Zhu, Xiaofeng (Guangxi Normal University) | He, Wei (Guangxi Normal University) | Li, Yonggang (Guangxi Normal University) | Yang, Yang ( University of Electronic Science and Technology of China ) | Zhang, Shichao (Guangxi Normal University) | Hu, Rongyao (Guangxi Normal University) | Zhu, Yonghua (Guangxi University)

This paper proposes a one-step spectral clustering method by learning an intrinsic affinity matrix (i.e., the clustering result) from the low-dimensional space (i.e., intrinsic subspace) of original data. Specifically, the intrinsic affinitymatrix is learnt by: 1) the alignment of the initial affinity matrix learnt from original data; 2) the adjustment of the transformation matrix, which transfers the original feature space into its intrinsic subspace by simultaneously conducting feature selection and subspace learning; and 3) the clustering result constraint, i.e., the graph constructed by the intrinsic affinity matrix has exact c connected components where c is the number of clusters. In this way, two affinity matrices and a transformation matrix are iteratively updated until achieving their individual optimum, so that these two affinity matrices are consistent and the intrinsic subspace is learnt via the transformation matrix. Experimental results on both synthetic and benchmark datasets verified that our proposed method outputted more effective clustering result than the previous clustering methods.

Zhang, Ke (Fudan University) | Zhang, Wei (Fudan University) | Zeng, Sheng (Fudan University) | Xue, Xiangyang (Fudan University)

In this paper we propose a novel method for image semantic segmentation using multiple graphs. The multiview affinity graph is constructed by leveraging the consistency between semantic space and multiple visualspaces. With block-diagonal constraints, we enforce the affinity matrix to be sparse such that the pairwise potential for dissimilar superpixels is close to zero. By a divide-and-conquer strategy, the optimizationfor learning affinity matrix is decomposed into several subproblems that can be solved in parallel. Using the neighborhood relationship between superpixels and the consistency between affinity matrix and labelconfidencematrix, we infer the semantic label for each superpixel of unlabeled images by minimizing an objective whose closed form solution can be easily obtained.

Shi, Xiaoshuang (University of Florida) | Xing, Fuyong (University of Florida) | Xu, Kaidi (University of Florida) | Sapkota, Manish (University of Florida) | Yang, Lin (University of Florida)

Recently, many graph based hashing methods have been emerged to tackle large-scale problems. However, there exists two major bottlenecks: (1) directly learning discrete hashing codes is an NP-hardoptimization problem; (2) the complexity of both storage and computational time to build a graph with n data points is O(n2). To address these two problems, in this paper, we propose a novel yetsimple supervised graph based hashing method, asymmetric discrete graph hashing, by preserving the asymmetric discrete constraint and building an asymmetric affinity matrix to learn compact binary codes.Specifically, we utilize two different instead of identical discrete matrices to better preserve the similarity of the graph with short binary codes. We generate the asymmetric affinity matrix using m (m n) selected anchors to approximate the similarity among all training data so that computational time and storage requirement can be significantly improved. In addition, the proposed method jointly learns discrete binary codes and a low-dimensional projection matrix to further improve the retrieval accuracy. Extensive experiments on three benchmark large-scale databases demonstrate its superior performance over the recent state of the arts with lower training time costs.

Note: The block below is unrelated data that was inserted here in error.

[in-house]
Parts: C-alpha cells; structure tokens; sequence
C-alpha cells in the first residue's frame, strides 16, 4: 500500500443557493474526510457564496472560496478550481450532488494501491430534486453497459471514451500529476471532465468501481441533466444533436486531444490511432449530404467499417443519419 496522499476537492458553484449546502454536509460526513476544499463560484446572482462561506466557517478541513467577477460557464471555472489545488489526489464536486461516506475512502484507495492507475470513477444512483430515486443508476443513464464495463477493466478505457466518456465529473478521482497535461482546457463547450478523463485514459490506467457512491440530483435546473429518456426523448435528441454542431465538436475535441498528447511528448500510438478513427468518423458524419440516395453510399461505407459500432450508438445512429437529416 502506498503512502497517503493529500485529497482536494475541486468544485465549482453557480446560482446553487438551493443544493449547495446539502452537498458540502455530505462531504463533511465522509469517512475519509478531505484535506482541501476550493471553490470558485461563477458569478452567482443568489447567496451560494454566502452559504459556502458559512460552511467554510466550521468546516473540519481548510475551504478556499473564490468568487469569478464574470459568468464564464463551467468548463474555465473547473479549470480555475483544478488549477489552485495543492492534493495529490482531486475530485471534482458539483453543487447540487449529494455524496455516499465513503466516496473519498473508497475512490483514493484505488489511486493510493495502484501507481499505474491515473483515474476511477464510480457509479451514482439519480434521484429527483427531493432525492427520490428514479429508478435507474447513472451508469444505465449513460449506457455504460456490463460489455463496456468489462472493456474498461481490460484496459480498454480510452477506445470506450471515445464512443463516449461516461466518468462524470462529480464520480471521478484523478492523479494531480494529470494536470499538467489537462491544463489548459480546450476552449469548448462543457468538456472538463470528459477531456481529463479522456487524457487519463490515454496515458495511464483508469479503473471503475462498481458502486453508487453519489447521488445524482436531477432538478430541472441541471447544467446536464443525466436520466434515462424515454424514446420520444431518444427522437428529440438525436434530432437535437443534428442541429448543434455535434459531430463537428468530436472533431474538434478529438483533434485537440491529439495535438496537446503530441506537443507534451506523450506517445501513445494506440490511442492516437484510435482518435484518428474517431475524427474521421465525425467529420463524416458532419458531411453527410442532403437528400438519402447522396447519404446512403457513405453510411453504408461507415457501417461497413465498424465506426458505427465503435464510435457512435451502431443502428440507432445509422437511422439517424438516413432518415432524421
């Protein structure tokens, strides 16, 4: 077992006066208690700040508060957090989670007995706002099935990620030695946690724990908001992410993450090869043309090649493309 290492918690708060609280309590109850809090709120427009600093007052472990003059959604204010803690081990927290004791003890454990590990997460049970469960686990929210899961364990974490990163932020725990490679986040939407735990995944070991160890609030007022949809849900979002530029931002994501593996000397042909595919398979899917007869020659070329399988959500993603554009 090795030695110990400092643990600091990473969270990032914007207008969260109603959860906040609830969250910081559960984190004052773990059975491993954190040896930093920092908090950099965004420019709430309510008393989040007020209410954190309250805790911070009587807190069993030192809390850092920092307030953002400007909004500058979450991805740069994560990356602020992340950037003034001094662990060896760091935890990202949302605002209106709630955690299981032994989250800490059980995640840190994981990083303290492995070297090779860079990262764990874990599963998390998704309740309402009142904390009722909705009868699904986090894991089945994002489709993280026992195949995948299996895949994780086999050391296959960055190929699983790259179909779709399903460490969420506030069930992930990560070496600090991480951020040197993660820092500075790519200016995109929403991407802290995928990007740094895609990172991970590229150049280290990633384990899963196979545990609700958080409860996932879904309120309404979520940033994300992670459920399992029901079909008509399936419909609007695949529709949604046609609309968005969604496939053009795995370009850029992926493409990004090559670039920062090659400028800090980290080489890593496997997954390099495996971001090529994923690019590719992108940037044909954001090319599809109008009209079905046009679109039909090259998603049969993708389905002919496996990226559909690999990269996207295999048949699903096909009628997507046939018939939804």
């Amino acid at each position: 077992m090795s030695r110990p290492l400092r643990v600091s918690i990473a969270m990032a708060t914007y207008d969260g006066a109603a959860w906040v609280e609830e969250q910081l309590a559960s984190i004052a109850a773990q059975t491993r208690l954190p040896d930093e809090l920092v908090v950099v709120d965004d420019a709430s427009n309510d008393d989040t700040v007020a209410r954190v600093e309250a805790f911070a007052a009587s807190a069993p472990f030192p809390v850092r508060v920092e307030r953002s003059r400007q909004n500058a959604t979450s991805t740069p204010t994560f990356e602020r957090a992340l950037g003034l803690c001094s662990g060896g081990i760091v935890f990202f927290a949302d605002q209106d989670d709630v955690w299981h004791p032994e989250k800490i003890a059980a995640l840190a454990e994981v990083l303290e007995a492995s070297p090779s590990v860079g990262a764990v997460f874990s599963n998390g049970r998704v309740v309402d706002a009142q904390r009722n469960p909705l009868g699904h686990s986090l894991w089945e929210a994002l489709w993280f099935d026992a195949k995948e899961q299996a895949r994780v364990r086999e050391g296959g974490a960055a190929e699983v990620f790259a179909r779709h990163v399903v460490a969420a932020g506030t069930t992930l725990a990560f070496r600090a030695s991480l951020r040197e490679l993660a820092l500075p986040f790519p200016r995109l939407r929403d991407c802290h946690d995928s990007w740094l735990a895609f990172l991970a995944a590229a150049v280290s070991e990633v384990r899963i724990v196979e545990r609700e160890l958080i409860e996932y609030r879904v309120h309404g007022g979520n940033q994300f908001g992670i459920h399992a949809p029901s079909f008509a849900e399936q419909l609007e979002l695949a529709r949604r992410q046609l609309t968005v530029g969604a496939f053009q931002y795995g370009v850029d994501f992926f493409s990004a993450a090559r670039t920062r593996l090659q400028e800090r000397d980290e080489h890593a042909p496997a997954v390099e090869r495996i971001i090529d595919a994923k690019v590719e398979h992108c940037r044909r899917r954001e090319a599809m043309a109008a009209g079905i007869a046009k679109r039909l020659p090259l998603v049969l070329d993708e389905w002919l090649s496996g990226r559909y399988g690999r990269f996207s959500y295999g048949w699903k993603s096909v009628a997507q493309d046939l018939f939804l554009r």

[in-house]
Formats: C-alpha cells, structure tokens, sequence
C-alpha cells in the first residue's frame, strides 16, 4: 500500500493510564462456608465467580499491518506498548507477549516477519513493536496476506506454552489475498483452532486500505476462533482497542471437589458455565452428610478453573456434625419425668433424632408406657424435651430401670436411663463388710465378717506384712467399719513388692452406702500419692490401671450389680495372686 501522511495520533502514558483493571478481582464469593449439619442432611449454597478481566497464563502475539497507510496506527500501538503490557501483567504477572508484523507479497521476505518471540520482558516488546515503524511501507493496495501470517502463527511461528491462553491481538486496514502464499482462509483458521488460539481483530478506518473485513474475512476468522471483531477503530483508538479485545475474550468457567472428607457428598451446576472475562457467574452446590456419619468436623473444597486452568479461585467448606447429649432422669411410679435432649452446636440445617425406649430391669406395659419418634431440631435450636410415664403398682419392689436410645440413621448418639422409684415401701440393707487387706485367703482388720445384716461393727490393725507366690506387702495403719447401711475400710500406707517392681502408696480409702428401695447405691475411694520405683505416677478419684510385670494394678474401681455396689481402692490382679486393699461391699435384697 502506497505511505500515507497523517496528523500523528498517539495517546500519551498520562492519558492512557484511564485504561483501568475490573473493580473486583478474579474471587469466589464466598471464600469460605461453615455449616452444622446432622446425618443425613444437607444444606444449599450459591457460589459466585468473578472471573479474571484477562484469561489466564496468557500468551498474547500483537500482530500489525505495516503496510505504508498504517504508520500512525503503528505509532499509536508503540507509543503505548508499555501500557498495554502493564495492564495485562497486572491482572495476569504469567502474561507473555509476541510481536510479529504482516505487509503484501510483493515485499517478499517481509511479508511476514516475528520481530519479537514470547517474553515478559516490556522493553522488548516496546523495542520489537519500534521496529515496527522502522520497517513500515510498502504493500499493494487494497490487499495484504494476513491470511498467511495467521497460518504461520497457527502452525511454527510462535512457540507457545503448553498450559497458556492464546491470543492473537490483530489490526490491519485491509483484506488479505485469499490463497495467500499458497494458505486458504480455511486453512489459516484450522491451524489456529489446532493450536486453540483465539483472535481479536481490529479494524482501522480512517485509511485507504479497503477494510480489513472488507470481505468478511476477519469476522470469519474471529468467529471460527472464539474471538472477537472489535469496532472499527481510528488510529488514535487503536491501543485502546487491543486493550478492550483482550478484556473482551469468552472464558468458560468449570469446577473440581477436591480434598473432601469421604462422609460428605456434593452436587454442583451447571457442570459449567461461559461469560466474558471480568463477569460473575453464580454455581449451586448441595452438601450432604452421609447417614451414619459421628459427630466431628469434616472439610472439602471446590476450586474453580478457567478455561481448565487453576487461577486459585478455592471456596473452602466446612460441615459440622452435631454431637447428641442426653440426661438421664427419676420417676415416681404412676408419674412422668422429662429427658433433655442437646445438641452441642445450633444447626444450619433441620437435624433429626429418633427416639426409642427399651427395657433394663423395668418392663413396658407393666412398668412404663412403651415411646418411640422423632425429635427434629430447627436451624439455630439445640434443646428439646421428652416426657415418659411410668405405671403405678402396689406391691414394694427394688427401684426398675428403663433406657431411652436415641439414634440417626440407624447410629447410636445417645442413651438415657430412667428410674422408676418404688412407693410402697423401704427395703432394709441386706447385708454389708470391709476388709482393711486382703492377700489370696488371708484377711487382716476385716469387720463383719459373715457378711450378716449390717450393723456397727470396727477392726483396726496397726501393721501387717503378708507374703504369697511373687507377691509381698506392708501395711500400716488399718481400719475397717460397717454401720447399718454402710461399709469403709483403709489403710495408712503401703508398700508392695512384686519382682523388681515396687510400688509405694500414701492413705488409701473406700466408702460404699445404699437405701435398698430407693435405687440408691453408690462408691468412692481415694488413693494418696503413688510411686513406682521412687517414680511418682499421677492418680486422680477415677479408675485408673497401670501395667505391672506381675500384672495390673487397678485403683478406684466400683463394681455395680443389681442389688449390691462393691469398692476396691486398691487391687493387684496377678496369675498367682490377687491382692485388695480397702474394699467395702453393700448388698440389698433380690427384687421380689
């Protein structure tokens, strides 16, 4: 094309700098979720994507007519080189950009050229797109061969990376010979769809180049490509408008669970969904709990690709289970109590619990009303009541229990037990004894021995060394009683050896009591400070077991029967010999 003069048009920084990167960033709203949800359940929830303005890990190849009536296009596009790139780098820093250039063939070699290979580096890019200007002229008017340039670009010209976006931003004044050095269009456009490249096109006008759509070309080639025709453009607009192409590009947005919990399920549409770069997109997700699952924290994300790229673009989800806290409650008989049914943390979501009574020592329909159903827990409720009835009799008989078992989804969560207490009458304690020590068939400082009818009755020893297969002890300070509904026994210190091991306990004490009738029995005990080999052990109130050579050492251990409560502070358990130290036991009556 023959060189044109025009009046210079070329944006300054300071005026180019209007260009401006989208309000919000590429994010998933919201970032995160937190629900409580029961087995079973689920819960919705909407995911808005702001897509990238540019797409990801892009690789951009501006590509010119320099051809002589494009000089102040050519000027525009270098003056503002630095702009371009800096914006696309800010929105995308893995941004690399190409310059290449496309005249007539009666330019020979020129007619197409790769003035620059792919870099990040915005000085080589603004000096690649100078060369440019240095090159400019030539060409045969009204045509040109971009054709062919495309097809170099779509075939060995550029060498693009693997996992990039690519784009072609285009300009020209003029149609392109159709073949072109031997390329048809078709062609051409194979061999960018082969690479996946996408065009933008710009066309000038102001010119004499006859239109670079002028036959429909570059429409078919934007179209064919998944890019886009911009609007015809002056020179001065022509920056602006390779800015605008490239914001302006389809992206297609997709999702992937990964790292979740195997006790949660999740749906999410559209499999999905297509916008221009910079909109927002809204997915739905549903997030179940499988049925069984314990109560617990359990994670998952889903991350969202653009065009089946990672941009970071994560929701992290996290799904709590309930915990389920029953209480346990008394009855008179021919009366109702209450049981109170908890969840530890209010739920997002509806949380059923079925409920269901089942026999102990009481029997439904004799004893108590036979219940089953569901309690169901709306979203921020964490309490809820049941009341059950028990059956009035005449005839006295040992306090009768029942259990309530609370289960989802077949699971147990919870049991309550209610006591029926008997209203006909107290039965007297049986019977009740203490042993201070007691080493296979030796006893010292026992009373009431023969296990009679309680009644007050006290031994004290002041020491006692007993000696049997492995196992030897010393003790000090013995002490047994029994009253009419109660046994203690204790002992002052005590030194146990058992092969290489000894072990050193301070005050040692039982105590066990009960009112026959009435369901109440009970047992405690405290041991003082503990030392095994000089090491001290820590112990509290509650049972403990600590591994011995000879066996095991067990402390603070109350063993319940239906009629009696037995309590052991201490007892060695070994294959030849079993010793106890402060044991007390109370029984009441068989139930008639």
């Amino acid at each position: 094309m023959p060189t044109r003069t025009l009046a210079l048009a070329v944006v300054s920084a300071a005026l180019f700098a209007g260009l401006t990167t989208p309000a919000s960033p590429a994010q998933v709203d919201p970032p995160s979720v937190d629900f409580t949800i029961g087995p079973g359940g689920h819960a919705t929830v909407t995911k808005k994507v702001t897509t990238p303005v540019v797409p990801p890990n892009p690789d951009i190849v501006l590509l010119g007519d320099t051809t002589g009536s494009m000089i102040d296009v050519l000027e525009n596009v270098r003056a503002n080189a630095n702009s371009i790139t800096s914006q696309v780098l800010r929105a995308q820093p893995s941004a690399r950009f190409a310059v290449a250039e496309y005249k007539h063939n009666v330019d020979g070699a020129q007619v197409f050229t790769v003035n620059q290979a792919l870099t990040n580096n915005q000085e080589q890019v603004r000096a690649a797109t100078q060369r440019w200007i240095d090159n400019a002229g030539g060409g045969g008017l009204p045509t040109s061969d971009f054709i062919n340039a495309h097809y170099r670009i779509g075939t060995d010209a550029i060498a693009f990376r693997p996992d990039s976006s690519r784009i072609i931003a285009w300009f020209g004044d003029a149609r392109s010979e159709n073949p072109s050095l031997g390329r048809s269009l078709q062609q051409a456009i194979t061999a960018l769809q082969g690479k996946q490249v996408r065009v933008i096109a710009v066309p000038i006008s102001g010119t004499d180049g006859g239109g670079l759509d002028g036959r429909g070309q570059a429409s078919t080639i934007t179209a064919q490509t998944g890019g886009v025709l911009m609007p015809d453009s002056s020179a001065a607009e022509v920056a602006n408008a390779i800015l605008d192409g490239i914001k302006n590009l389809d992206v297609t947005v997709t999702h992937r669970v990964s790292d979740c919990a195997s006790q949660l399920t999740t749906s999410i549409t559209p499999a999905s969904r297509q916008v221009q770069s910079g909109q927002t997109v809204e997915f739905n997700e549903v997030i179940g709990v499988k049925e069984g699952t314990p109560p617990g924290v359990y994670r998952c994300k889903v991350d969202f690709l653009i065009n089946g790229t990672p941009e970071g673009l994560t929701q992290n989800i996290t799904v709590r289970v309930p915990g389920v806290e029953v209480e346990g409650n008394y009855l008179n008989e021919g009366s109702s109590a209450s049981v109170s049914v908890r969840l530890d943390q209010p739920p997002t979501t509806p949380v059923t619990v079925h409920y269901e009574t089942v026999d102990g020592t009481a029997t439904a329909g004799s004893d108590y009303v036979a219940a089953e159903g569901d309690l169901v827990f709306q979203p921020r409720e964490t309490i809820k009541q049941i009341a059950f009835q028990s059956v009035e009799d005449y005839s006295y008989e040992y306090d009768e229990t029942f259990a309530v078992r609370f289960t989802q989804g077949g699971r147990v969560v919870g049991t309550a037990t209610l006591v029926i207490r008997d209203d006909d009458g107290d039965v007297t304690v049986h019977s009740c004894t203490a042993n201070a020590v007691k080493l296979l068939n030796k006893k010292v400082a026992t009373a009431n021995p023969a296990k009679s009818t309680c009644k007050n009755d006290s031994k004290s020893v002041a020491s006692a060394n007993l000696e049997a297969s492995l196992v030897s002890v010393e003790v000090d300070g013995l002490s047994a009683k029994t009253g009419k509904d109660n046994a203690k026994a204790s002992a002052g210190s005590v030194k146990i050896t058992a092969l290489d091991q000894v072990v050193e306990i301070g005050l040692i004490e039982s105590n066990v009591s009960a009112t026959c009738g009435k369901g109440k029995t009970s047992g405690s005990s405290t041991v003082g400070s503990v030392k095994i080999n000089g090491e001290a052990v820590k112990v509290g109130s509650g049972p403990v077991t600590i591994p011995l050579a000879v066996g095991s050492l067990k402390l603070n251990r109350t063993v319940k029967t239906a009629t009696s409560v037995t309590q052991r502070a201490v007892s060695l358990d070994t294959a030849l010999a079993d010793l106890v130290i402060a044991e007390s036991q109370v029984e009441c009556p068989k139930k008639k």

McGreggor, Keith (Georgia Institute of Technology) | Goel, Ashok (Georgia Institute of Technology)

We report a novel approach to addressing the Raven’s Progressive Matrices (RPM) tests, one based upon purely visual representations. Our technique introduces the calculation of confidence in an answer and the automatic adjustment of level of resolution if that confidence is insufficient. We first describe the nature of the visual analogies found on the RPM. We then exhibit our algorithm and work through a detailed example. Finally, we present the performance of our algorithm on the four major variants of the RPM tests, illustrating the impact of confidence. This is the first such account of any computational model against the entirety of the Raven’s.